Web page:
There are few documentaries that possess the urgency of Nanfu Wang and Jialing Zhang's riveting and unforgettable first-person documentary One Child Nation, winner of the U.S. Grand Jury Prize (Documentary) at the 2019 Sundance Film Festival and easily one of the year's best documentary features.
Wang begins One Child Nation with her own story, a relatively soft opening that has you falsely lulled into a sense of comfort that the 85-minute documentary to follow will be not much more than the latest testimonial doc about yet another misguided government policy gone awry.
Then, Wang lets loose.
Wang was born in 1995, China's "one-child law" was in full effect. It was the result, somewhat understandably, of China's growing concern about overpopulation and the impact said population was having on China's natural resources. To proactively address this concern, China enthusiastically ushered in its "one-child law" in 1979 that set a limit on the number of children that parents could have. While there were exceptions, most notably by the mid-80's when rural parents were allowed a second child if the first child was a daughter, it was the totalitarian, brutal enforcement of the law which is most notable and which has only begun to be revealed through the personal stories and slowly surfacing stories of trauma within the nation.
Enormous fines were implemented for those families that violated the policy, while One Child Nation vividly documents that forced sterilizations, abortions, and even abandonment of infants was rampant during this time that became as marked by its corruption as the policy itself.
The world has long known about the "one-child law," though One Child Nation reveals it on a level that is nothing short of staggering. From its initial phase-in accompanied by propagandistic songs, folk art, eerily "Up With People" stylized music and more until the law's end in 2015, One Child Nation powerfully, though perhaps a bit too cautiously, portrays the brutality of a nation and its people where collective welfare far transcended any concern for the individuals and the families involved.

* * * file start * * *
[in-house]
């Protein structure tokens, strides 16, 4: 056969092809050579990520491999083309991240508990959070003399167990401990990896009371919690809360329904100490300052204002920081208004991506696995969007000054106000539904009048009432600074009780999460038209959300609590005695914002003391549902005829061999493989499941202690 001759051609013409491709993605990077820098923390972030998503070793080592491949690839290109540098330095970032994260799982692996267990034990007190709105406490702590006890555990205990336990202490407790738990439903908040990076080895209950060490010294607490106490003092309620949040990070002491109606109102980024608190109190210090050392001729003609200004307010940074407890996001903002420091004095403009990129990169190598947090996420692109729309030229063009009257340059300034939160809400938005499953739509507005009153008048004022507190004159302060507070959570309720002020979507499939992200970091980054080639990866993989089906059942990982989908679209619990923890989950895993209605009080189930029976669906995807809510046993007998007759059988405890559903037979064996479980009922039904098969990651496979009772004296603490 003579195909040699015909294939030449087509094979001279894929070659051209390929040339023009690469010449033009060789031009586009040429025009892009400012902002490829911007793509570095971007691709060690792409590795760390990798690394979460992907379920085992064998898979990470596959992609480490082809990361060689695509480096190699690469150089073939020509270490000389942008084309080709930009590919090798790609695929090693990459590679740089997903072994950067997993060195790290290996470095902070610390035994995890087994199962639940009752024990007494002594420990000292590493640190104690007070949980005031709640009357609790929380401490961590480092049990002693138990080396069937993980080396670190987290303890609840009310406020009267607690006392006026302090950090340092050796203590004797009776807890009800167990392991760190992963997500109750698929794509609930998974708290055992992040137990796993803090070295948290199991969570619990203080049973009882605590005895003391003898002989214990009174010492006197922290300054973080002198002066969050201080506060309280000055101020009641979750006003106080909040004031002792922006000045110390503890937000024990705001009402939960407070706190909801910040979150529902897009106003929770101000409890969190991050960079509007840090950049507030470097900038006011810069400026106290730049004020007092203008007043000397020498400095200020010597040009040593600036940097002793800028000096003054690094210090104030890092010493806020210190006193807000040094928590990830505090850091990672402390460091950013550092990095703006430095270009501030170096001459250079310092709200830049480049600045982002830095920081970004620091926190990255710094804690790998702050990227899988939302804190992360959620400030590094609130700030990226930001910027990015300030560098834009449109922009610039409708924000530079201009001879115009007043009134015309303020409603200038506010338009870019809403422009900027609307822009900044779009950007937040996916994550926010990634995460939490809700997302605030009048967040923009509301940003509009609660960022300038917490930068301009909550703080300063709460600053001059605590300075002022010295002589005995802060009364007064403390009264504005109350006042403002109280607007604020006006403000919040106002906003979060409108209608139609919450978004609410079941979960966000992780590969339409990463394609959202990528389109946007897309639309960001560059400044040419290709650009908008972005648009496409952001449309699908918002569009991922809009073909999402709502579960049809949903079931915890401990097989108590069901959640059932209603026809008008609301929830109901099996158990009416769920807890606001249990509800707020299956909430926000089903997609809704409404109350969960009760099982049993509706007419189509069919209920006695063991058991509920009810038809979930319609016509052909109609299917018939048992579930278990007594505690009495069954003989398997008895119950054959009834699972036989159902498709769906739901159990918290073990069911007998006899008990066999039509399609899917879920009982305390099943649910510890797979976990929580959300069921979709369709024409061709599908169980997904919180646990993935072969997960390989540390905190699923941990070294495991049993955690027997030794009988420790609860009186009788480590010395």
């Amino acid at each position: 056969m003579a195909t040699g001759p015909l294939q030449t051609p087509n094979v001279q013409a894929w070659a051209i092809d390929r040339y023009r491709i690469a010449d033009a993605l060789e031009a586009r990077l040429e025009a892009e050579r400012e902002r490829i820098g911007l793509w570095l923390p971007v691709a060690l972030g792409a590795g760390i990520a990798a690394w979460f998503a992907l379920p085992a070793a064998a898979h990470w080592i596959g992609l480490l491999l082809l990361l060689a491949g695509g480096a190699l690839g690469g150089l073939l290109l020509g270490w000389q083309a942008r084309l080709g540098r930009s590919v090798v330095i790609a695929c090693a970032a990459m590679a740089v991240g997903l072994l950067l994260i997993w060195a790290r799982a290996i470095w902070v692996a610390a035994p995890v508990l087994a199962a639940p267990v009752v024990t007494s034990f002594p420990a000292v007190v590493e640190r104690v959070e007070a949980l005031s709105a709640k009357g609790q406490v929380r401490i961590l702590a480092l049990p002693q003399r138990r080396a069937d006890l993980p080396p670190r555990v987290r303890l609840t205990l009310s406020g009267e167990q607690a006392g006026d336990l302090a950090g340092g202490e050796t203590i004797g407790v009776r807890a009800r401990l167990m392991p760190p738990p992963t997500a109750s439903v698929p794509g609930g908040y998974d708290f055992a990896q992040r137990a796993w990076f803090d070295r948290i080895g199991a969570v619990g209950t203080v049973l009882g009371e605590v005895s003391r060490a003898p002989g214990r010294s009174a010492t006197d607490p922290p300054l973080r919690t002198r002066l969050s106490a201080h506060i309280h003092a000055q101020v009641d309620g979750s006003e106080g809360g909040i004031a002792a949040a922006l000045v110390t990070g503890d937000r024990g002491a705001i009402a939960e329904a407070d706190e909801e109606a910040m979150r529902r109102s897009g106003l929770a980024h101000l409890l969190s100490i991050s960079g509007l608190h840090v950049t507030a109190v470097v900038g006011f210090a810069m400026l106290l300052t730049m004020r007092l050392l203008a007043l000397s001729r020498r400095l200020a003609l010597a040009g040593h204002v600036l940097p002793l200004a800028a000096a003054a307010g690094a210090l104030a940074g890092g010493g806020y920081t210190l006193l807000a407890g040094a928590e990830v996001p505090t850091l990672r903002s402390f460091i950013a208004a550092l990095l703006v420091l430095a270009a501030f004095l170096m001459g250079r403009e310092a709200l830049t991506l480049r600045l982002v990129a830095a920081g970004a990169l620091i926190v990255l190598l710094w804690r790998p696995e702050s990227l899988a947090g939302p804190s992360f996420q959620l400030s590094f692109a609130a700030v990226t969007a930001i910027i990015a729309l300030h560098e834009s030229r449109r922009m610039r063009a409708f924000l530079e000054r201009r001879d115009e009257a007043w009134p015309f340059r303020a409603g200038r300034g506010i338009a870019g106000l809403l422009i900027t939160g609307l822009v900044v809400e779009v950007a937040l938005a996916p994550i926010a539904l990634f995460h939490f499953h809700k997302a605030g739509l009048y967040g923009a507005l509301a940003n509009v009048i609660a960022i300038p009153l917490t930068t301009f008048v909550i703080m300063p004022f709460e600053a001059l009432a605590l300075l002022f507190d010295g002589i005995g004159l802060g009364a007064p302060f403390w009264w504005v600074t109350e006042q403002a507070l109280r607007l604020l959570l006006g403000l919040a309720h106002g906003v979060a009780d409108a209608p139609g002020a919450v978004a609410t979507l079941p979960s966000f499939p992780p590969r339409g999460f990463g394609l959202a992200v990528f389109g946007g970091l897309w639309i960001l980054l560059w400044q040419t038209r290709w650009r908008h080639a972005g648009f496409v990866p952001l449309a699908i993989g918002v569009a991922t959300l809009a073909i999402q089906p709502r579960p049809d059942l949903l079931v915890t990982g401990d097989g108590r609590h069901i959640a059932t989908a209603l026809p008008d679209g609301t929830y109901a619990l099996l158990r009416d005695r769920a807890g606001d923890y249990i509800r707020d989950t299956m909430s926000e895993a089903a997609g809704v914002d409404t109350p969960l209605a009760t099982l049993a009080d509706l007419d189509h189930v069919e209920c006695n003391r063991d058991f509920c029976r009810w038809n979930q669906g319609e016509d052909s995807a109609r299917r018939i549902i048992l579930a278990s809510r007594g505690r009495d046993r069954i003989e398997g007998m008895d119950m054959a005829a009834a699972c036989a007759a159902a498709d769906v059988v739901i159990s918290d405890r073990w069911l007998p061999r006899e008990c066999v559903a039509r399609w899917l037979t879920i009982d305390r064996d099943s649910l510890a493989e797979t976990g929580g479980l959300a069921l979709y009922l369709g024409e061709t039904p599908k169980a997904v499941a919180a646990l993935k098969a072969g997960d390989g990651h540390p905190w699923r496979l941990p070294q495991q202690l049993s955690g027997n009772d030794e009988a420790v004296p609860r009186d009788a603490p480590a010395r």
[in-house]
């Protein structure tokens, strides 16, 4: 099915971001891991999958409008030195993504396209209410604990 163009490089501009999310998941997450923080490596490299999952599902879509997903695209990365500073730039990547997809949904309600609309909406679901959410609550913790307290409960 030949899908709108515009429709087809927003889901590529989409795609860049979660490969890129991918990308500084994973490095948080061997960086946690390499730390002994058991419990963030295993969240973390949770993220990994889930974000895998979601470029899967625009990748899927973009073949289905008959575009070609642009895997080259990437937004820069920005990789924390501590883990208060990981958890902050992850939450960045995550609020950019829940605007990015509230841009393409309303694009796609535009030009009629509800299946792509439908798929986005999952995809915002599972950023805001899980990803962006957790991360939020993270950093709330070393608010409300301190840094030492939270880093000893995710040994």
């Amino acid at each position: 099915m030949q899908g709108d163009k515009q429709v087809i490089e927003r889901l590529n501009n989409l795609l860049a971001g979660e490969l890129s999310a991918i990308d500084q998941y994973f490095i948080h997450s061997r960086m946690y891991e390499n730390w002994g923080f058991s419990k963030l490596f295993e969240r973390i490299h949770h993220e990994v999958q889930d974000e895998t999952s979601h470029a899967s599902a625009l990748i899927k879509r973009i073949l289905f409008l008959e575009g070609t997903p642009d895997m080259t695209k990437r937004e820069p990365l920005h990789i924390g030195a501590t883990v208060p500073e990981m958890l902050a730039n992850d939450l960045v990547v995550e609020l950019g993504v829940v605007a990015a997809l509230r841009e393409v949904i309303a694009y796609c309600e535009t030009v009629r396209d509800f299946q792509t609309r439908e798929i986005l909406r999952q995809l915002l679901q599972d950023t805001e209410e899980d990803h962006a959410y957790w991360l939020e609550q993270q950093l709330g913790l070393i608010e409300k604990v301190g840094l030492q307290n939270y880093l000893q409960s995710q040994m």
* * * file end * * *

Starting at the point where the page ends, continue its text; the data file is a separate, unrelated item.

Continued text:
One Child Nation captures testimonies that are both stunning in their transparency and heartbreaking in their revelations. Nanfu's own family confesses that had Nanfu's brother been born a female that she'd have been left at a local market where she'd have either been picked up or died. It's the way in which this testimony is shared, somewhat regretfully yet matter-of-factly, that makes it so incredibly powerful. There's another story, this one involving Nanfu's female cousin, that is the kind of simple, devastating tale you simply won't soon forget.
As someone who recently visited one of the U.S.'s immigration detention camps, I found myself perhaps most disturbed of all by an interview involving a former village chief tasked with enforcing the "one-child law" whose response to any potential regret is essentially "What was I to do? It was policy."
On the flip side, there's one woman who now recognizes the error of her ways. Having often performed 20 sterilizations per day, she's since devoted herself, at as little cost as possible, to helping infertile couples conceive. It's her way, she reckons, of trying to make amends for her actions yet it's an amends you can just hear in her voice that she knows she'll never be able to fully make.
There's more. There's so much more contained within One Child Nation. The corruption alone is absolutely staggering, from the human trafficking that saved lives yet at great cost to international adopts that often concealed dark truths. At a relatively slight 85-minutes in running length, One Child Nation captures it all and does so in such a way that it makes this absolutely one of the year's best and most memorable doc experiences.
Currently on a limited arthouse run with Amazon Studios, One Child Nation is a difficult to see "must see" documentary.
Written by Richard Propes
The Independent Critic